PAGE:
Data_Sheet_1_Application of Shark Teeth–Derived Bioapatites as a Bone Substitute in Veterinary Orthopedics. Preliminary Clinical Trial in Dogs and Cat.DOCX (18.4 kB)

Data_Sheet_1_Application of Shark Teeth–Derived Bioapatites as a Bone Substitute in Veterinary Orthopedics. Preliminary Clinical Trial in Dogs and Cats.DOCX

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posted on 28.10.2020, 04:15 by Mario García-González, Fernando María Muñoz Guzón, Antonio González-Cantalapiedra, Pío Manuel González-Fernández, Rafael Otero Pérez, Julia Asunción Serra Rodríguez

Background: The autograft is still considered the gold standard for the treatment of bone defects. However, given the significant morbidity of the donor site with which it has been associated, alternative substitutes for bone grafts have been developed. In the present study, a bone substitute composed of CaP biphasic bioceramics obtained from shark teeth was used (BIOFAST-VET).

Objective: The objective of this study is to evaluate the efficacy of a marine bioapatite in the veterinary clinical field using it as a bone-grafting scaffold in dogs and cats.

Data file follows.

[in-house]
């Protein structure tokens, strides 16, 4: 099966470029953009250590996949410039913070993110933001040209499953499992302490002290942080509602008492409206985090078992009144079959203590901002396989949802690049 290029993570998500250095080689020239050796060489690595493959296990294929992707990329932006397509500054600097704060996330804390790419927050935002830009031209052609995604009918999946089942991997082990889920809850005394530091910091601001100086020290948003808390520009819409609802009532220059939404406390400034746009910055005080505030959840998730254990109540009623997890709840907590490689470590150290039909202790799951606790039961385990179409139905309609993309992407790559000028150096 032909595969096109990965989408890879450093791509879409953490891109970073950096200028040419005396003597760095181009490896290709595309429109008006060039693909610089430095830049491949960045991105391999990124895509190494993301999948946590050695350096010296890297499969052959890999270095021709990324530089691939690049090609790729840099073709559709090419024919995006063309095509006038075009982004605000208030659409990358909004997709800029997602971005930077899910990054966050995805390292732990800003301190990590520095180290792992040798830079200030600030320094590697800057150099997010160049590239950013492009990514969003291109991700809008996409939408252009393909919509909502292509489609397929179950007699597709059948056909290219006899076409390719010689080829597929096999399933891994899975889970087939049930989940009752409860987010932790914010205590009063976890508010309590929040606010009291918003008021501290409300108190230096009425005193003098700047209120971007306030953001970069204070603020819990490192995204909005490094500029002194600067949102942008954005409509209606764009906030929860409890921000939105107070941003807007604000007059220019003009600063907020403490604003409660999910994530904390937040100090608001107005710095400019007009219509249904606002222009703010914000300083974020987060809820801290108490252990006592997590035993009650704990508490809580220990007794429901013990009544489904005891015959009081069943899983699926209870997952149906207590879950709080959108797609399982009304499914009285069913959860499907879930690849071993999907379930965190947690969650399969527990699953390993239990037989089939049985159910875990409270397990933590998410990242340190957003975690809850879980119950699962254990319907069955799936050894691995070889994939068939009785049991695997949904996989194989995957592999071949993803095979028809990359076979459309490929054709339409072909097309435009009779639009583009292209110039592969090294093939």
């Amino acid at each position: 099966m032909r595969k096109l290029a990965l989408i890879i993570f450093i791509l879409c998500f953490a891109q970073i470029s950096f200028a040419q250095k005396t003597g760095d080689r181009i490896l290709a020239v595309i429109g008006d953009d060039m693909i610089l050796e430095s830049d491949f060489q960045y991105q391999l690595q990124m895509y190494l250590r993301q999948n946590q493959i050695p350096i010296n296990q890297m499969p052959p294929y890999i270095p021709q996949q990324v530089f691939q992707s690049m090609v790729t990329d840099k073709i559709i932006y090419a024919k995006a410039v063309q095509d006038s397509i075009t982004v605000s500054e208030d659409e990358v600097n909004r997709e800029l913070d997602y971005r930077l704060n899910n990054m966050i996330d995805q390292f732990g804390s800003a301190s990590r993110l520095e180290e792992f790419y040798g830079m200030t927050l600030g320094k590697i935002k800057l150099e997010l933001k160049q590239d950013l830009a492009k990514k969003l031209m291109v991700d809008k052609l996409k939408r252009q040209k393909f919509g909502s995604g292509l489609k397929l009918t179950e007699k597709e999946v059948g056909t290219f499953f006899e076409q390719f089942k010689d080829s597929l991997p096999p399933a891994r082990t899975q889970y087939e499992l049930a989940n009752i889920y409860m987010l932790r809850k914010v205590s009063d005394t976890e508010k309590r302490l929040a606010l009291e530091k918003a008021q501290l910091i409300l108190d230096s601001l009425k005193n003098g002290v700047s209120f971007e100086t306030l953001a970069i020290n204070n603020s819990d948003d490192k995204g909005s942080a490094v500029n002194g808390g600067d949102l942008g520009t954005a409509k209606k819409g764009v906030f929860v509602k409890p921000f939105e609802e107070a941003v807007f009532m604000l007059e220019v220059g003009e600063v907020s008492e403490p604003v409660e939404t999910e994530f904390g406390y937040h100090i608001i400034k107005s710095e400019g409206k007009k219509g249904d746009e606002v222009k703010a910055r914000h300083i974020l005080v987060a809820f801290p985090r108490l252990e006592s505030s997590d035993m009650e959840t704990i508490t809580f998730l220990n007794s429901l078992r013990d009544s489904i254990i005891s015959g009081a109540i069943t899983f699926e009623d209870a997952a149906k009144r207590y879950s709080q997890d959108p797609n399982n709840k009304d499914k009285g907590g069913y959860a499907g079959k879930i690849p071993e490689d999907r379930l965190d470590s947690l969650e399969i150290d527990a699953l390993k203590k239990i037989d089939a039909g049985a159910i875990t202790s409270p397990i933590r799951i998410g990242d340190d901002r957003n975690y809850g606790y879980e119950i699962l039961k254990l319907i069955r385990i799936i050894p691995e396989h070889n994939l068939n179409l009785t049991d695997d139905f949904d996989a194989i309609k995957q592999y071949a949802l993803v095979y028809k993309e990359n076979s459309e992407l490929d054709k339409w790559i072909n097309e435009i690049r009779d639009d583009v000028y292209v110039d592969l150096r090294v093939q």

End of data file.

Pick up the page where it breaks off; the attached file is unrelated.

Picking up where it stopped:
Methods: The biomaterial was randomly distributed in 6 veterinary clinical centers in Spain and was used in 24 cases (20 dogs and 4 cats) including 14 fractures, 9 arthrodesis, and 1 bone cyst. Grains between 500 and 2,000 μm were used. Inclusion and exclusion criteria were established. The time of consolidation and functional recovery were quantitatively and qualitatively assessed. For this, a follow-up was carried out at 2, 4, 8, and 12 weeks, included radiographic images, physical examination and sharing the feedback with the owners.

Results: Nineteen cases completed the study (18 dogs and 1 cat; 11 fractures, 7 arthrodesis, and 1 bone cyst). The remaining five were excluded because they did not complete the radiographic follow-up (three cats and two dogs), being three arthrodesis and two fractures. In 18 of 19 cases, the use of the biomaterial was successful; the remaining one failed due to causes not related to the biomaterial. There were no systemic or local adverse reactions. Eighteen patients had a good functional recovery. The average consolidation time was 5.94 weeks in dogs with fractures and arthrodesis, not finding statistically significant differences between sex, weight, and procedure.

Conclusions: This biomaterial is presented as a very suitable candidate for orthopedic surgery in the veterinary field. Preliminary results showed that its use reduces consolidation time in dogs with fractures and arthrodesis. In addition, no adverse systemic or local reactions have been observed derived from its use.

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